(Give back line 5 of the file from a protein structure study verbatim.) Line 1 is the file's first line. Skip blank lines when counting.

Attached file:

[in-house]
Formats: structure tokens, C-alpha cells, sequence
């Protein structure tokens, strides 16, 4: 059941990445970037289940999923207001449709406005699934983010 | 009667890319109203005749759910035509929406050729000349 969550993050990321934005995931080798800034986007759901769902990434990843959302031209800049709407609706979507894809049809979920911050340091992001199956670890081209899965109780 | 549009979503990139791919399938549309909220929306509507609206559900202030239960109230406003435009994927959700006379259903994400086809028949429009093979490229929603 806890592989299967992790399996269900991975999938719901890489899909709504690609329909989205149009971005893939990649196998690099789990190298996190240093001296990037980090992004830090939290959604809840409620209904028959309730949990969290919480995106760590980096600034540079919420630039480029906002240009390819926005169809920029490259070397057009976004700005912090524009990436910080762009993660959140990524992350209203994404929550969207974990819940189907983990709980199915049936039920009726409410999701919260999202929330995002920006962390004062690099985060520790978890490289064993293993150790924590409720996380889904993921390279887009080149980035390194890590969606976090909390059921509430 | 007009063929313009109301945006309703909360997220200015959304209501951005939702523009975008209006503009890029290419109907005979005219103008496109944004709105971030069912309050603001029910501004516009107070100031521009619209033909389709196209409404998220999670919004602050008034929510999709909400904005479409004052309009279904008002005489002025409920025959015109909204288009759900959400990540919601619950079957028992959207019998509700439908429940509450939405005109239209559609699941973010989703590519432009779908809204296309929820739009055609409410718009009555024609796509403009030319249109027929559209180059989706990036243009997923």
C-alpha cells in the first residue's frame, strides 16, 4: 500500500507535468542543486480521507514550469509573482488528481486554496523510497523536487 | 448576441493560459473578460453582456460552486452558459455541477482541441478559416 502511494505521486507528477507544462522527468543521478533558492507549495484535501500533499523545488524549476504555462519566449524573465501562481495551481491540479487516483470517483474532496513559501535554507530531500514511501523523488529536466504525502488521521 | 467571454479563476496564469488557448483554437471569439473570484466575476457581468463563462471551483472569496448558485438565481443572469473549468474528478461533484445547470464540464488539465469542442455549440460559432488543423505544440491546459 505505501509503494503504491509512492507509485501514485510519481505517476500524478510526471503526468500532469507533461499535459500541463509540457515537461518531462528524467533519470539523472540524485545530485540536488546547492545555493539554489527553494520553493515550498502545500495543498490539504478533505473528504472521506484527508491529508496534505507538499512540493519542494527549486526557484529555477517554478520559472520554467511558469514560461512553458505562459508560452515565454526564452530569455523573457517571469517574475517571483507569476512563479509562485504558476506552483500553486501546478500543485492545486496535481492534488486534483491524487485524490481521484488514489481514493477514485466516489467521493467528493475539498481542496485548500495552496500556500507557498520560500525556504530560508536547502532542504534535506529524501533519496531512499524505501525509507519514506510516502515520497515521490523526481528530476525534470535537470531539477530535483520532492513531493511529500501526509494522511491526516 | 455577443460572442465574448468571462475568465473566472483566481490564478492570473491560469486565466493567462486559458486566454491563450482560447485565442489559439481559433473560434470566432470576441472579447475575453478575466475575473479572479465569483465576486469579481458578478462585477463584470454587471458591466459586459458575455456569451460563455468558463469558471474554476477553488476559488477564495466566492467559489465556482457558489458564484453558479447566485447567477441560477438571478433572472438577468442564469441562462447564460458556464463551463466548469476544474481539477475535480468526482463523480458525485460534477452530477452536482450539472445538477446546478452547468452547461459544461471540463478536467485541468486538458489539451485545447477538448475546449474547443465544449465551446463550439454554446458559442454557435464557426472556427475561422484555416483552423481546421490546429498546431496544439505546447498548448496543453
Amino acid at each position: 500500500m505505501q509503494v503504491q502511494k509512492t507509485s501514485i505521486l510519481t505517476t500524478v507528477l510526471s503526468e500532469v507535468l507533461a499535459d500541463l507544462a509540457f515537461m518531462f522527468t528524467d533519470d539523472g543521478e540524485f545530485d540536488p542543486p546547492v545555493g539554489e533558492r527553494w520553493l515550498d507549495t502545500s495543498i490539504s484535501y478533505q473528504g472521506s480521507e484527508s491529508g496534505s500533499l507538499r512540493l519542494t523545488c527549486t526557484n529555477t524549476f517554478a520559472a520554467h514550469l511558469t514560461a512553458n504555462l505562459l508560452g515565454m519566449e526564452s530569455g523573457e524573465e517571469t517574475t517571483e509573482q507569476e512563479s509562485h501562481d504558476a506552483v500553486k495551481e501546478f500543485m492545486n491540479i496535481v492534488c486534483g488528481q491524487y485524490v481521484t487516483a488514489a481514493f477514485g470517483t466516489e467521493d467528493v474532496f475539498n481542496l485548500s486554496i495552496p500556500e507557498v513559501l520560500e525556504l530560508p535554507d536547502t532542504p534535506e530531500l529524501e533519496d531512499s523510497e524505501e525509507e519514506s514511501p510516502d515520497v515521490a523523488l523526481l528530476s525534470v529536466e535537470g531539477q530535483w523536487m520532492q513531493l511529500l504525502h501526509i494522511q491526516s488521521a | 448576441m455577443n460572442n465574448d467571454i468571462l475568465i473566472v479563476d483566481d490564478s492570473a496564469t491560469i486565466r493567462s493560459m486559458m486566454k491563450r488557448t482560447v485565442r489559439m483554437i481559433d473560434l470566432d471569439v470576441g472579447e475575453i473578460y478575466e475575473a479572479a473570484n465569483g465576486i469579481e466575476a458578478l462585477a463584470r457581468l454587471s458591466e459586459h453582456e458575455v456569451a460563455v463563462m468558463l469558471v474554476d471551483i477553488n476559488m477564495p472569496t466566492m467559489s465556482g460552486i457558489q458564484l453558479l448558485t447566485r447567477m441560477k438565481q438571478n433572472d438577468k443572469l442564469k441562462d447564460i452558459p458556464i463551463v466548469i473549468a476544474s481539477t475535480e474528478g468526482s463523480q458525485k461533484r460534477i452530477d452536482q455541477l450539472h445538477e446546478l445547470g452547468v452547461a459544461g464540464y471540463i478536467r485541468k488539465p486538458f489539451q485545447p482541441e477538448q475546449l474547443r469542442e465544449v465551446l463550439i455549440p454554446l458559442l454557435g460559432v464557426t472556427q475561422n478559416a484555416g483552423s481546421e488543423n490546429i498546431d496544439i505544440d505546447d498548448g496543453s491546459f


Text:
Amino acid at each position: 500500500m505505501q509503494v503504491q502511494k509512492t507509485s501514485i505521486l510519481t505517476t500524478v507528477l510526471s503526468e500532469v507535468l507533461a499535459d500541463l507544462a509540457f515537461m518531462f522527468t528524467d533519470d539523472g543521478e540524485f545530485d540536488p542543486p546547492v545555493g539554489e533558492r527553494w520553493l515550498d507549495t502545500s495543498i490539504s484535501y478533505q473528504g472521506s480521507e484527508s491529508g496534505s500533499l507538499r512540493l519542494t523545488c527549486t526557484n529555477t524549476f517554478a520559472a520554467h514550469l511558469t514560461a512553458n504555462l505562459l508560452g515565454m519566449e526564452s530569455g523573457e524573465e517571469t517574475t517571483e509573482q507569476e512563479s509562485h501562481d504558476a506552483v500553486k495551481e501546478f500543485m492545486n491540479i496535481v492534488c486534483g488528481q491524487y485524490v481521484t487516483a488514489a481514493f477514485g470517483t466516489e467521493d467528493v474532496f475539498n481542496l485548500s486554496i495552496p500556500e507557498v513559501l520560500e525556504l530560508p535554507d536547502t532542504p534535506e530531500l529524501e533519496d531512499s523510497e524505501e525509507e519514506s514511501p510516502d515520497v515521490a523523488l523526481l528530476s525534470v529536466e535537470g531539477q530535483w523536487m520532492q513531493l511529500l504525502h501526509i494522511q491526516s488521521a | 448576441m455577443n460572442n465574448d467571454i468571462l475568465i473566472v479563476d483566481d490564478s492570473a496564469t491560469i486565466r493567462s493560459m486559458m486566454k491563450r488557448t482560447v485565442r489559439m483554437i481559433d473560434l470566432d471569439v470576441g472579447e475575453i473578460y478575466e475575473a479572479a473570484n465569483g465576486i469579481e466575476a458578478l462585477a463584470r457581468l454587471s458591466e459586459h453582456e458575455v456569451a460563455v463563462m468558463l469558471v474554476d471551483i477553488n476559488m477564495p472569496t466566492m467559489s465556482g460552486i457558489q458564484l453558479l448558485t447566485r447567477m441560477k438565481q438571478n433572472d438577468k443572469l442564469k441562462d447564460i452558459p458556464i463551463v466548469i473549468a476544474s481539477t475535480e474528478g468526482s463523480q458525485k461533484r460534477i452530477d452536482q455541477l450539472h445538477e446546478l445547470g452547468v452547461a459544461g464540464y471540463i478536467r485541468k488539465p486538458f489539451q485545447p482541441e477538448q475546449l474547443r469542442e465544449v465551446l463550439i455549440p454554446l458559442l454557435g460559432v464557426t472556427q475561422n478559416a484555416g483552423s481546421e488543423n490546429i498546431d496544439i505544440d505546447d498548448g496543453s491546459f